At present, the government’s tax reform dividend has gradually faded, and the market’s expectations of overweighting fiscal policy have re-emerged. It has gradually changed to penetrate the Fed to push up market interest rates. The expansion of financing contraction will hinder economic growth.
With the gradual shift of the Fed’s policy stance, there is room for downward market interest rates, and the market environment for the issue of ultra-long-term government bonds has improved from time to time. Investment demand in the secondary market has improved compared to 2017.
However, the constraints faced during the issuance stage of the primary market are still ongoing, and the Ministry of Finance may need to make institutional innovations to promote the issuance of new government bonds.
Domestic ultra-long-term national debt issuance is relatively small, market transactions are cold, and liquidity is relatively poor.
In order to adjust the structure of the central budget, the Ministry of Finance of the developing countries first issued a 50-year fixed-rate interest-bearing bond with a coupon rate of 4 on November 27, 2009.
In the end, the Ministry of Finance has repeatedly issued 50-year government bonds through tenders, and the establishment of a reasonable ultra-long-term government bond yield curve has also been gradually put on the agenda.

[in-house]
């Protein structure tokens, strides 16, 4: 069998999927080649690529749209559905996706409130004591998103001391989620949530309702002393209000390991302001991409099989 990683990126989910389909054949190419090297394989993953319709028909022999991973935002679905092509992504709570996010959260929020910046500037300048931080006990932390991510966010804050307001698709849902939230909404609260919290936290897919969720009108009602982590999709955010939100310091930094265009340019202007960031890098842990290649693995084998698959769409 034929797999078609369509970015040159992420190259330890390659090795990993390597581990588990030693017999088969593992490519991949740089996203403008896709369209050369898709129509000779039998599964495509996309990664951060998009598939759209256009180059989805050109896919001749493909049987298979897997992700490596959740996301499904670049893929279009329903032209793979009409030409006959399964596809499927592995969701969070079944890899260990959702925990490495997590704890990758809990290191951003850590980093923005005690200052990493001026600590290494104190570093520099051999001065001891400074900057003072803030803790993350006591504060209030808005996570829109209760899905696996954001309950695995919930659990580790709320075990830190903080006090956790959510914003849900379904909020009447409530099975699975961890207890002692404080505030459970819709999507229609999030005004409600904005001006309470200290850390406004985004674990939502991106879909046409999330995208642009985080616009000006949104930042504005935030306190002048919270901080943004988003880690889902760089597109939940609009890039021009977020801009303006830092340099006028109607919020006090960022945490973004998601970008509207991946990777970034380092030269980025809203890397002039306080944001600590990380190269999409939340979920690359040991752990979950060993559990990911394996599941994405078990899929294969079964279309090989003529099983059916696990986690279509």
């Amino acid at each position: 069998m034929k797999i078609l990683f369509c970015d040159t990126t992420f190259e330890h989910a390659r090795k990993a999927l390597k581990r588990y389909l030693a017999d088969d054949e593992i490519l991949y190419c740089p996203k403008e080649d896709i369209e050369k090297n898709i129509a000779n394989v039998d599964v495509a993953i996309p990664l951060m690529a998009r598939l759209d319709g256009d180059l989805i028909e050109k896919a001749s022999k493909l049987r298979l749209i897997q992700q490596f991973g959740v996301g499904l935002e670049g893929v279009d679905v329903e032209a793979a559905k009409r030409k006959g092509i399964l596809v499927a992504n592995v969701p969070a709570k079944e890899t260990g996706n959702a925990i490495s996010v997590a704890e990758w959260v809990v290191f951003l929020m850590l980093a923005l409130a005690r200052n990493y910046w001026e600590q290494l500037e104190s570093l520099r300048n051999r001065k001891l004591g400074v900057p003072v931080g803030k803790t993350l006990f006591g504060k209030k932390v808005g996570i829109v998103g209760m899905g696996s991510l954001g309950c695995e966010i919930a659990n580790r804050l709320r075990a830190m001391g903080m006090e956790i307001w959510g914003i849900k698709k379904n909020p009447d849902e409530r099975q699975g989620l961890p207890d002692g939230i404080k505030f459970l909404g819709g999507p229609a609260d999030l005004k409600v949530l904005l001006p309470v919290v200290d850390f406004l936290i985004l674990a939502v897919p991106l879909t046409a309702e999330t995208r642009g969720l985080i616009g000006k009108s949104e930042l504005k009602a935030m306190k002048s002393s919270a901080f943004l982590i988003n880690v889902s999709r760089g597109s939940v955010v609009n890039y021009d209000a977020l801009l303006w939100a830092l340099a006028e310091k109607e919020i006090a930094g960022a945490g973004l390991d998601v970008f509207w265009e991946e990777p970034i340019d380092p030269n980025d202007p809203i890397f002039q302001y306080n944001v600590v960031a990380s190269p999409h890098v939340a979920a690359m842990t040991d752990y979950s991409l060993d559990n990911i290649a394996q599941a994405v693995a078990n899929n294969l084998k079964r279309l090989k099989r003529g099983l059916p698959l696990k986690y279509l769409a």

In 2015, the Ministry of Finance for the first time split the 50-year government bond issue plan.
In 2016, the Ministry of Finance further divided 30-year government bonds into issuance plans.
On October 28, 2016, the Ministry of Finance announced for the first time the yield on 30-year government bonds.
The issue of ultra-long-term Treasury bonds and the preparation of their yields are an important part of improving the yield curve of Treasury bonds. Non-bank financial institutions such as insurance companies, trust funds, pension funds, etc. hold ultra-long-term Treasury bonds due to the structure of assets and liabilities.
Considering that the strategies of insurance institutions that configure ultra-long-term government bonds are basically held to maturity, and very few secondary market transactions, the term spread of ultra-long-term government bonds not only reflects the term premium, but also has potential liquidity risks.Premium.